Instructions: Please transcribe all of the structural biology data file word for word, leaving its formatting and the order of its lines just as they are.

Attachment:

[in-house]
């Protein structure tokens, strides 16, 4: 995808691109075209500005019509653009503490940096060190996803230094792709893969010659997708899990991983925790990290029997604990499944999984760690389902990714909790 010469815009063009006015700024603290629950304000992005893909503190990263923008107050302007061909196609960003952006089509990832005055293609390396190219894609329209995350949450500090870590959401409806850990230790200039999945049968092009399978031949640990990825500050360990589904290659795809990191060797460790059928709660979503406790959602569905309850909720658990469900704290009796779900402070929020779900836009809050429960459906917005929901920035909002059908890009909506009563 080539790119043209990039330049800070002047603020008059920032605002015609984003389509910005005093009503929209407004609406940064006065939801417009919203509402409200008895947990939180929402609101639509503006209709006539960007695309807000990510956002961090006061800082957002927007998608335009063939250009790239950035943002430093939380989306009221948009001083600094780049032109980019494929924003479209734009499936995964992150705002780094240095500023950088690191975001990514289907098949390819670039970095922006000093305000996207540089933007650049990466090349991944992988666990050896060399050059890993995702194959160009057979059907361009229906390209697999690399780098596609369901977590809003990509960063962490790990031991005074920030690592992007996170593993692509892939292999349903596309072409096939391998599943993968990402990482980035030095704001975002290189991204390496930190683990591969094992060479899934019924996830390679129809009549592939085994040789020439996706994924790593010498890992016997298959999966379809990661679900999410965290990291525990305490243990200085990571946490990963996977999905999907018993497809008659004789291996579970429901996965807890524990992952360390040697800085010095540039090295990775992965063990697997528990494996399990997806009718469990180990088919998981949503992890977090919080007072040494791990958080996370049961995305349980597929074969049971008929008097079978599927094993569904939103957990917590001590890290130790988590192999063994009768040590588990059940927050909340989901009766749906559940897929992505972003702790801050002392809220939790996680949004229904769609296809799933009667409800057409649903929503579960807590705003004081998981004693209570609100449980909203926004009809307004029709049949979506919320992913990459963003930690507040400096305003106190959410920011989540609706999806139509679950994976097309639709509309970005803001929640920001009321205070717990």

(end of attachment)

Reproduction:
[in-house]
């Protein structure tokens, strides 16, 4: 995808691109075209500005019509653009503490940096060190996803230094792709893969010659997708899990991983925790990290029997604990499944999984760690389902990714909790 010469815009063009006015700024603290629950304000992005893909503190990263923008107050302007061909196609960003952006089509990832005055293609390396190219894609329209995350949450500090870590959401409806850990230790200039999945049968092009399978031949640990990825500050360990589904290659795809990191060797460790059928709660979503406790959602569905309850909720658990469900704290009796779900402070929020779900836009809050429960459906917005929901920035909002059908890009909506009563 080539790119043209990039330049800070002047603020008059920032605002015609984003389509910005005093009503929209407004609406940064006065939801417009919203509402409200008895947990939180929402609101639509503006209709006539960007695309807000990510956002961090006061800082957002927007998608335009063939250009790239950035943002430093939380989306009221948009001083600094780049032109980019494929924003479209734009499936995964992150705002780094240095500023950088690191975001990514289907098949390819670039970095922006000093305000996207540089933007650049990466090349991944992988666990050896060399050059890993995702194959160009057979059907361009229906390209697999690399780098596609369901977590809003990509960063962490790990031991005074920030690592992007996170593993692509892939292999349903596309072409096939391998599943993968990402990482980035030095704001975002290189991204390496930190683990591969094992060479899934019924996830390679129809009549592939085994040789020439996706994924790593010498890992016997298959999966379809990661679900999410965290990291525990305490243990200085990571946490990963996977999905999907018993497809008659004789291996579970429901996965807890524990992952360390040697800085010095540039090295990775992965063990697997528990494996399990997806009718469990180990088919998981949503992890977090919080007072040494791990958080996370049961995305349980597929074969049971008929008097079978599927094993569904939103957990917590001590890290130790988590192999063994009768040590588990059940927050909340989901009766749906559940897929992505972003702790801050002392809220939790996680949004229904769609296809799933009667409800057409649903929503579960807590705003004081998981004693209570609100449980909203926004009809307004029709049949979506919320992913990459963003930690507040400096305003106190959410920011989540609706999806139509679950994976097309639709509309970005803001929640920001009321205070717990």